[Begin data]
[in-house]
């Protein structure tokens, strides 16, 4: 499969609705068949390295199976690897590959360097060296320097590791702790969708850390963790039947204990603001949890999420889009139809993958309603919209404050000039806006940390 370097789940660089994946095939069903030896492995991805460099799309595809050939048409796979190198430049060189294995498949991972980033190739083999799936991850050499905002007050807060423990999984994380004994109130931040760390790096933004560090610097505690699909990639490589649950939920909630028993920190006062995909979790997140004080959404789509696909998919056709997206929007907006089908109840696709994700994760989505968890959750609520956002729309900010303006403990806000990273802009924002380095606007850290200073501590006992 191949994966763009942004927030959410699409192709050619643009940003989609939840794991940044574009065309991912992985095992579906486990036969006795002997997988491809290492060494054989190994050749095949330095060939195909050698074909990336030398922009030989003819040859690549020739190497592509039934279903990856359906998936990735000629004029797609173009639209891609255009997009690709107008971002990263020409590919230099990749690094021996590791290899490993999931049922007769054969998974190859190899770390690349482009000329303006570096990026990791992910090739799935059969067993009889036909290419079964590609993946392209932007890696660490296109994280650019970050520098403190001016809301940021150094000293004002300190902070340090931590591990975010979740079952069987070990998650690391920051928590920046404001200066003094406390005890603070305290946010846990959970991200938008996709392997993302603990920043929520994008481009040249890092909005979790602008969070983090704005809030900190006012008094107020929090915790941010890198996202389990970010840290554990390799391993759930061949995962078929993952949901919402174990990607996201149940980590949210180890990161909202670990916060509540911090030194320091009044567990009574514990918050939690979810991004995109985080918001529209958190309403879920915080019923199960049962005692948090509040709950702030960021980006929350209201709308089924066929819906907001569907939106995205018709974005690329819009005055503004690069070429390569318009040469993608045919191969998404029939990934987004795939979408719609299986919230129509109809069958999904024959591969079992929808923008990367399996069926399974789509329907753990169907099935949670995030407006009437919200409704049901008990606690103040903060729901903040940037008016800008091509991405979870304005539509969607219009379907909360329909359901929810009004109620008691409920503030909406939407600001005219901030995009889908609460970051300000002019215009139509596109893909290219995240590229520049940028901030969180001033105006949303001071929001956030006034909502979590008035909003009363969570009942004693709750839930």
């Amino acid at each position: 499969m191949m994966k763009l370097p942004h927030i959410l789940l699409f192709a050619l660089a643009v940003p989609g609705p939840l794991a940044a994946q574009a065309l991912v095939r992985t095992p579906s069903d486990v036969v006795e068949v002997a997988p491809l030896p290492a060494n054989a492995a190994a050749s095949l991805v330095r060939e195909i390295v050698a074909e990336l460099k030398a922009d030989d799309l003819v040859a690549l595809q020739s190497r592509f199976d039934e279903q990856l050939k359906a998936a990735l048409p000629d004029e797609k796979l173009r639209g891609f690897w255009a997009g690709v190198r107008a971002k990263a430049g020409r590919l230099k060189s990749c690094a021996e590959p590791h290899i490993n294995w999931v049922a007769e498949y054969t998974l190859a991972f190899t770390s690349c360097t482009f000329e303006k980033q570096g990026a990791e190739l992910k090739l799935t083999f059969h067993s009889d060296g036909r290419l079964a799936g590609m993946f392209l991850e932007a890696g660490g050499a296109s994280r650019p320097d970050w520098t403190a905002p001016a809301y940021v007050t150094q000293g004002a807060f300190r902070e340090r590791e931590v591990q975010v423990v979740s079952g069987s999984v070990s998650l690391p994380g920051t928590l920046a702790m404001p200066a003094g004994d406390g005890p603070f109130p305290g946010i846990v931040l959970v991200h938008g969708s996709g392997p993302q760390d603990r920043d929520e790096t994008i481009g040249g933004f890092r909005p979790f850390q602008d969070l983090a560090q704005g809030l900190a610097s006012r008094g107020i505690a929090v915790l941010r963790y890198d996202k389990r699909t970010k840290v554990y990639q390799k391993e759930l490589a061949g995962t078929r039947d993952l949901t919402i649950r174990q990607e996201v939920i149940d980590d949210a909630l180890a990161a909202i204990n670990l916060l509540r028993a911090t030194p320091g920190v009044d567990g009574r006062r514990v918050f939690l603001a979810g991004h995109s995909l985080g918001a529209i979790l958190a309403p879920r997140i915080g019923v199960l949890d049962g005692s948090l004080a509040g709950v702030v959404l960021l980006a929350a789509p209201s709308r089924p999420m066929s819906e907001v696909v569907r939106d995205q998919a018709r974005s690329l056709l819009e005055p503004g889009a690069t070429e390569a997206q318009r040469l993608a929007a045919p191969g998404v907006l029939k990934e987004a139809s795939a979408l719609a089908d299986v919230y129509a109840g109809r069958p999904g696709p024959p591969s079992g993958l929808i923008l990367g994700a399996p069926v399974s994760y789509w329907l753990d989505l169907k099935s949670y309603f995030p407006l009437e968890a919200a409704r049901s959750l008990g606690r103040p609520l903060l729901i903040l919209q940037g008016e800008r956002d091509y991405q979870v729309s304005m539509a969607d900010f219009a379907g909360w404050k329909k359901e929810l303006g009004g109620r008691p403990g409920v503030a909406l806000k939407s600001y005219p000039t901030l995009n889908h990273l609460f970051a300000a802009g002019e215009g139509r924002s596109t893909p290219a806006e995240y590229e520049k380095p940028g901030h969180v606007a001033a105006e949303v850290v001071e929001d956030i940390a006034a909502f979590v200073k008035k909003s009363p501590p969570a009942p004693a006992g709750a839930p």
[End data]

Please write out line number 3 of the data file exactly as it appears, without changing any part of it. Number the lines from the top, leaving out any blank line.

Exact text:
């Amino acid at each position: 499969m191949m994966k763009l370097p942004h927030i959410l789940l699409f192709a050619l660089a643009v940003p989609g609705p939840l794991a940044a994946q574009a065309l991912v095939r992985t095992p579906s069903d486990v036969v006795e068949v002997a997988p491809l030896p290492a060494n054989a492995a190994a050749s095949l991805v330095r060939e195909i390295v050698a074909e990336l460099k030398a922009d030989d799309l003819v040859a690549l595809q020739s190497r592509f199976d039934e279903q990856l050939k359906a998936a990735l048409p000629d004029e797609k796979l173009r639209g891609f690897w255009a997009g690709v190198r107008a971002k990263a430049g020409r590919l230099k060189s990749c690094a021996e590959p590791h290899i490993n294995w999931v049922a007769e498949y054969t998974l190859a991972f190899t770390s690349c360097t482009f000329e303006k980033q570096g990026a990791e190739l992910k090739l799935t083999f059969h067993s009889d060296g036909r290419l079964a799936g590609m993946f392209l991850e932007a890696g660490g050499a296109s994280r650019p320097d970050w520098t403190a905002p001016a809301y940021v007050t150094q000293g004002a807060f300190r902070e340090r590791e931590v591990q975010v423990v979740s079952g069987s999984v070990s998650l690391p994380g920051t928590l920046a702790m404001p200066a003094g004994d406390g005890p603070f109130p305290g946010i846990v931040l959970v991200h938008g969708s996709g392997p993302q760390d603990r920043d929520e790096t994008i481009g040249g933004f890092r909005p979790f850390q602008d969070l983090a560090q704005g809030l900190a610097s006012r008094g107020i505690a929090v915790l941010r963790y890198d996202k389990r699909t970010k840290v554990y990639q390799k391993e759930l490589a061949g995962t078929r039947d993952l949901t919402i649950r174990q990607e996201v939920i149940d980590d949210a909630l180890a990161a909202i204990n670990l916060l509540r028993a911090t030194p320091g920190v009044d567990g009574r006062r514990v918050f939690l603001a979810g991004h995109s995909l985080g918001a529209i979790l958190a309403p879920r997140i915080g019923v199960l949890d049962g005692s948090l004080a509040g709950v702030v959404l960021l980006a929350a789509p209201s709308r089924p999420m066929s819906e907001v696909v569907r939106d995205q998919a018709r974005s690329l056709l819009e005055p503004g889009a690069t070429e390569a997206q318009r040469l993608a929007a045919p191969g998404v907006l029939k990934e987004a139809s795939a979408l719609a089908d299986v919230y129509a109840g109809r069958p999904g696709p024959p591969s079992g993958l929808i923008l990367g994700a399996p069926v399974s994760y789509w329907l753990d989505l169907k099935s949670y309603f995030p407006l009437e968890a919200a409704r049901s959750l008990g606690r103040p609520l903060l729901i903040l919209q940037g008016e800008r956002d091509y991405q979870v729309s304005m539509a969607d900010f219009a379907g909360w404050k329909k359901e929810l303006g009004g109620r008691p403990g409920v503030a909406l806000k939407s600001y005219p000039t901030l995009n889908h990273l609460f970051a300000a802009g002019e215009g139509r924002s596109t893909p290219a806006e995240y590229e520049k380095p940028g901030h969180v606007a001033a105006e949303v850290v001071e929001d956030i940390a006034a909502f979590v200073k008035k909003s009363p501590p969570a009942p004693a006992g709750a839930p």